NEW DELHI: The year was 2004, the month May and the time 3.45 am.
Pranab Mukherjee returned to his Kolkata home after winning his first Lok Sabha election from Murshidabad in West Bengal to find jubilant supporters waiting to greet him, oblivious of the late hour.
Mukherjee had lost the Lok Sabha elections twice earlier and it was third time lucky for him, much to the delight of the Congress leader's supporters.
The veteran leader, who went on to become India's 13th president, recounted the anecdote in Rupa Publications' 'The Coalition Years', which released in 2017 and throws light on his extensive political journey and experiences.
Narrating the events preceding his first Lok Sabha win, Mukherjee said in the book that he was himself unsure of victory.
A five-time Rajya Sabha member, he had unsuccessfully contested Lok Sabha elections twicefrom Malda in 1977 and from Bolpur in 1980.
He did not contest any Lok Sabha elections thereafter until 2004, the year Congress came to power.
In 1981, he was elected to the Rajya Sabha from Gujarat and got re-elected to the Upper House from West Bengal in 1993 and 1999.
He wrote that it was Congress colleague Adhir Chowdhury, along with other local leaders, who insisted that he contest from Jangipur, a rural constituency.
"There were a number of reasons why I contested these elections. One was the fact that I wanted to follow the principle espoused by Nehru that any Rajya Sabha member who becomes a minister should get himself elected to the Lok Sabha at the earliest opportunity. It is with this thought that I had contested earlier too," Mukherjee wrote in the book.
"Two, since 1984, I had been the chairman of every national campaign committee. This raised the pertinent question, at least in my mind, should the chairman of the campaign committee himself not face the court of the people? Third, while this question was burdening my mind, the state Congress workers became increasingly vocal in their demand that I contest the elections," he added.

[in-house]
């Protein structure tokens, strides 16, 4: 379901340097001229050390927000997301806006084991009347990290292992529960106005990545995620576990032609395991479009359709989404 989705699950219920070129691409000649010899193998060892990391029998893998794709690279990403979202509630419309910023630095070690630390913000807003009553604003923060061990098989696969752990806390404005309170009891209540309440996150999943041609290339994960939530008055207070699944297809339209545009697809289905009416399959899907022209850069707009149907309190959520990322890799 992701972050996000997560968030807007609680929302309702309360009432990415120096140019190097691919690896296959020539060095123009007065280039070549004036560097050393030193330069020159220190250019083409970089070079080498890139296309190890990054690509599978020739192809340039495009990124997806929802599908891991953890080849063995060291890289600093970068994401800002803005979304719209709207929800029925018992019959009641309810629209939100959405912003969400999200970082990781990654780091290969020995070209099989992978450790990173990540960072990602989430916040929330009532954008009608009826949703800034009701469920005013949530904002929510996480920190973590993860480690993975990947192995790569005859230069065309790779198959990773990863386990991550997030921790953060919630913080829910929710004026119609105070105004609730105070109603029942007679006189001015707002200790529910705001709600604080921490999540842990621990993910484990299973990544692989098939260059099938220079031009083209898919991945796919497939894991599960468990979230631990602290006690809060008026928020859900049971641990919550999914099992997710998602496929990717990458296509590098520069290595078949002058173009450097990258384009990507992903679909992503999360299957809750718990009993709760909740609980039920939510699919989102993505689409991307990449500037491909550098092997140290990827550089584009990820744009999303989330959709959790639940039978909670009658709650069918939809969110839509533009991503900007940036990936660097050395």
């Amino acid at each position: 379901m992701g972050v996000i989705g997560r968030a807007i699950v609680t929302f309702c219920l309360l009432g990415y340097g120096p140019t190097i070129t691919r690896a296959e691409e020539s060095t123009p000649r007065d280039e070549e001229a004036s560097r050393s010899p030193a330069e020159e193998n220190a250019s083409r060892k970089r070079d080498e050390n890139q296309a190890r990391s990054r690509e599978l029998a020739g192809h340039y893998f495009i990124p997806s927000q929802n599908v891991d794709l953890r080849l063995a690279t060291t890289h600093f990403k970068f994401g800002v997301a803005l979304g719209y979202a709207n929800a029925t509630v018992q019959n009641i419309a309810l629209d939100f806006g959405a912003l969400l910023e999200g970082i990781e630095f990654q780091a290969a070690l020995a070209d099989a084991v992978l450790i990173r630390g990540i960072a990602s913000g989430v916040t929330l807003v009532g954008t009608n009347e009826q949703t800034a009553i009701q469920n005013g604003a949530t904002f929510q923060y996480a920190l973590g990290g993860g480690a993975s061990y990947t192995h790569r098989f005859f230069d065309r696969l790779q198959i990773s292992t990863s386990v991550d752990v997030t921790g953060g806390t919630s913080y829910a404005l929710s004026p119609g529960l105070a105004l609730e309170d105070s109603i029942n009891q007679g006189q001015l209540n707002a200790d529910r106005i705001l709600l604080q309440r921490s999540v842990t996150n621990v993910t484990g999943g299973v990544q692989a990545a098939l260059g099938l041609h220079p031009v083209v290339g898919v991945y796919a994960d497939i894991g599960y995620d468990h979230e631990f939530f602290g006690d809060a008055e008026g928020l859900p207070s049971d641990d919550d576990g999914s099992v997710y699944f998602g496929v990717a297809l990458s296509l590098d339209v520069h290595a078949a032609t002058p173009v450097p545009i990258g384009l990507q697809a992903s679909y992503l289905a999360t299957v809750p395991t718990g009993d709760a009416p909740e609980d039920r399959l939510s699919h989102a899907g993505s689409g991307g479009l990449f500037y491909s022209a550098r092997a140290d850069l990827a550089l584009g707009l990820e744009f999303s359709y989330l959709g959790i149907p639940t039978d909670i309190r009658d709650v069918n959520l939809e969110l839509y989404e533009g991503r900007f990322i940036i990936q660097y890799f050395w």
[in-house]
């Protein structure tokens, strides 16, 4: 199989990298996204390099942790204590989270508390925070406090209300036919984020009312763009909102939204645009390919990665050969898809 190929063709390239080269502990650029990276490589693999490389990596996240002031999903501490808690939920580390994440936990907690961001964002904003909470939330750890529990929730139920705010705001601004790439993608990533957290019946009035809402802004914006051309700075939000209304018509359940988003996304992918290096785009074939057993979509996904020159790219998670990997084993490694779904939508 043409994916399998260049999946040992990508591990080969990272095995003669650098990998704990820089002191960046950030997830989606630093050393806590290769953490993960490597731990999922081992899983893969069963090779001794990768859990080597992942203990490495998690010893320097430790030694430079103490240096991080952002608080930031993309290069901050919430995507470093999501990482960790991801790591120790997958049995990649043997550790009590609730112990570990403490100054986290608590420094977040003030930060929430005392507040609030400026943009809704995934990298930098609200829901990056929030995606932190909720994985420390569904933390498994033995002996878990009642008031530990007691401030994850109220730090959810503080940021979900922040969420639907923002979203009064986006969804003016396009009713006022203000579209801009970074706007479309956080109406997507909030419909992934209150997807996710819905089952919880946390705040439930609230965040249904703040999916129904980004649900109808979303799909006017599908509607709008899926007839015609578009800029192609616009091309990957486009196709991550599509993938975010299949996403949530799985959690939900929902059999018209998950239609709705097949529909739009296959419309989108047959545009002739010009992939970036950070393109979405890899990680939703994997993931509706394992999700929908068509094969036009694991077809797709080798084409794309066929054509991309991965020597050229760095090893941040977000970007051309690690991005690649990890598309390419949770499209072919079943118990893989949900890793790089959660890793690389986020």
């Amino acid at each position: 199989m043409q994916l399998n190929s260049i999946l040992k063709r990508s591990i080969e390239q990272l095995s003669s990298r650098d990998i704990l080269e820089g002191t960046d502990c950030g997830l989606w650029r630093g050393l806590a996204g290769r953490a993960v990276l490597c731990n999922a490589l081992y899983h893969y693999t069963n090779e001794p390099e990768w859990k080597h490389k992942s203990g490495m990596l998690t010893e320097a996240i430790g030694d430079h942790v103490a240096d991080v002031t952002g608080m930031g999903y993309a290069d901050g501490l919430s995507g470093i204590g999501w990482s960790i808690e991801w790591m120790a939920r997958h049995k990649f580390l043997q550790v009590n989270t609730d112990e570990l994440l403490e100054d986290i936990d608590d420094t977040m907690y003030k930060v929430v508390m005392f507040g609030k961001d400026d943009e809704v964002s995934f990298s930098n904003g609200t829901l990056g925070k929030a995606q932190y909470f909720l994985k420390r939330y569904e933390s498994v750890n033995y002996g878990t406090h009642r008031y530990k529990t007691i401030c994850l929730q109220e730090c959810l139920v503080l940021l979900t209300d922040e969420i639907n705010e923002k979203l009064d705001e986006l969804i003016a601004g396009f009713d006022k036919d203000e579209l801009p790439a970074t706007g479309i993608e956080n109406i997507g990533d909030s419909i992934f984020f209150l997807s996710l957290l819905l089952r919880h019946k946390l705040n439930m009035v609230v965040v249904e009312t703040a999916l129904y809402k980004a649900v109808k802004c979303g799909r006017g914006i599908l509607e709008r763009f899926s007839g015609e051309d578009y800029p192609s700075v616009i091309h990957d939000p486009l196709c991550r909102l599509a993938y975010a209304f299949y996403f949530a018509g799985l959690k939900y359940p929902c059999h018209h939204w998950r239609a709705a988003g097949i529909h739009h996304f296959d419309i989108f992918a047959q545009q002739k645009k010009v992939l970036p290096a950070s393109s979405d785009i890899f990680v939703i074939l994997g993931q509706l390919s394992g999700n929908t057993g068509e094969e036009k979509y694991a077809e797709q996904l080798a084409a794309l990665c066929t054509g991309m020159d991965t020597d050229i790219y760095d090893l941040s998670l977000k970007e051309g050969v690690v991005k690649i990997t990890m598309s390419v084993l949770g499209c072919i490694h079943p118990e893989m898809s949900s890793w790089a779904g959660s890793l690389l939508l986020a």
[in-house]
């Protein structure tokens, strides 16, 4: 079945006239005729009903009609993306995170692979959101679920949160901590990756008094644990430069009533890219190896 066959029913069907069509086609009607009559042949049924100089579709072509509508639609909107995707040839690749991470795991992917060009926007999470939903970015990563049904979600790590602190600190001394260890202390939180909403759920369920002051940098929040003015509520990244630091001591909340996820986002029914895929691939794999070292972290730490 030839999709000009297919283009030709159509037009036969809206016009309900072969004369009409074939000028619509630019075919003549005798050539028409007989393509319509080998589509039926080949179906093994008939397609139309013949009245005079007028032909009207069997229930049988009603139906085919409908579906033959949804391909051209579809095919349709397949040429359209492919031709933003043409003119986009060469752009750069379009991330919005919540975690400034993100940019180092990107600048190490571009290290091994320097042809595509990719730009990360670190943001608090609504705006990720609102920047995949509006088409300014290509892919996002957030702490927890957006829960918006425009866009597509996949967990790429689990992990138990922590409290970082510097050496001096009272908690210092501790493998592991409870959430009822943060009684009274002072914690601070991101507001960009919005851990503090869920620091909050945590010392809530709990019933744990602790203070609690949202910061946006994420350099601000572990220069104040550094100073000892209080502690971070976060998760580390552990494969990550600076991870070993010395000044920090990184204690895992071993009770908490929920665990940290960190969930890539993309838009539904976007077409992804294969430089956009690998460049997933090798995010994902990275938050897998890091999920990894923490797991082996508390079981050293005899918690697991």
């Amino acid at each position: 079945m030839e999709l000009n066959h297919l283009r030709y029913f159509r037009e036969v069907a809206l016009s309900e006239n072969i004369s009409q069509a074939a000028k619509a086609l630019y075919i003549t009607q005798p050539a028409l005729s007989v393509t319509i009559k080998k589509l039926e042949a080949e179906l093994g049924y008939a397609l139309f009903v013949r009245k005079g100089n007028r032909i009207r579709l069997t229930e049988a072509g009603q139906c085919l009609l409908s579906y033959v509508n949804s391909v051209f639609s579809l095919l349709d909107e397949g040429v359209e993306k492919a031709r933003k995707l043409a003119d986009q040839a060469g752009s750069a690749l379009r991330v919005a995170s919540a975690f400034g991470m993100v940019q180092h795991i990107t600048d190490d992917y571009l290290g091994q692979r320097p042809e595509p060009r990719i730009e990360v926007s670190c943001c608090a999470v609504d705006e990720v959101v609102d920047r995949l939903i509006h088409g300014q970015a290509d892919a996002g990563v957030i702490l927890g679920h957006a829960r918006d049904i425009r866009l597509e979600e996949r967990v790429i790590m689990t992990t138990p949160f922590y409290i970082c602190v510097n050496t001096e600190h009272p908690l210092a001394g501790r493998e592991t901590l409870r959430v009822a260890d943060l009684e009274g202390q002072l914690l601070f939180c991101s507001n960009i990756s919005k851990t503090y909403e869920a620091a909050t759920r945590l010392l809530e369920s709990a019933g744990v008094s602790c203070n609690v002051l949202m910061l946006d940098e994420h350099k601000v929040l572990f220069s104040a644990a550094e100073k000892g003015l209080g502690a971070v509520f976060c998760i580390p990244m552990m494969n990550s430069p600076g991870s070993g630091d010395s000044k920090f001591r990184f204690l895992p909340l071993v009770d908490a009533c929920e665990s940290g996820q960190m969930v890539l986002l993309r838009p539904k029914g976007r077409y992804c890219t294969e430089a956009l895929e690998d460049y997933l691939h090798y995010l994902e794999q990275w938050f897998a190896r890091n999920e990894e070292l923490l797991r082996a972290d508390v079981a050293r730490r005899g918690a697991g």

Mukherjee said he was aware he "might not win" and Congress president Sonia Gandhi had assured him of re-nomination to the Rajya Sabha once his term expired.
But he said he was determined to be 'third time lucky' as he went campaigning village to village amid scorching heat.
"Nobody, including myself, had the confidence that I would win in 2004. My opponent was Abul Hasnat Khan, a two-term CPI (M) MP with strong influence over the beedi workers of the area, who were a significant support base."
After the exhaustive campaign, Mukherjee returned to Delhi.
He came back to Mushidabad for the counting of votes but was told by his party chief, "You need not wait till you are sure you've lost; return immediately."
The counting took place on May 13 and the results poured in quickly because of the Electronic Voting Machines (EVMs).
By 1 pm, everybody, including Mukherjee, knew he was going to win.
The news of his lead and certain victory spread on the media, prompting congratulatory calls from party leaders Sonia Gandhi and Ahmed Patel.
Mukherjee was asked to return to Delhi soon but he told them he would reach there early the next morning as he was yet to receive his election victory certificate, according to the book.
"It so happened that I won by a margin of around 36,000 votes. The larger significance of it was that I had won from all seven Assembly segments. In one Assembly segment, my margin was only 1,900 and in another just 2,100 votes. But in the remaining five segments, it was 6,000-plus votes," he wrote.
"As my Lok Sabha constituency was spread over three subdivisions, it was almost 9 pm by the time official results could be declared. As I had promised to return to Delhi immediately, I left for Kolkata the very same night after receiving the certificate. Somen Mitra was with me as he had come to Jangipur to witness the counting, he had also decided to return with me. We reached Kolkata around 3 a. m. and were at my residence at 3.45 a.m. Even at that unearthly hour, I found people waiting to greet me!" he added.
Mukherjee met with the supporters, rested a little and boarded an early morning flight to Delhi.
"As soon as the plane took off, I went into deep slumber and did not wake up even after landing. The air hostess had to shake me vigorously to wake me up. I smiled at her half-asleep and deplaned. At my Delhi residence, there was a huge crowd as well. Many eminent people had also come to meet me. Eventually, I managed to take some rest and received a number of congratulatory calls," he added.
Bharat Ratna and veteran politician, "Citizen Mukherjee" passed away at a hospital in New Delhi on Monday.
He was 84.
(With PTI Inputs)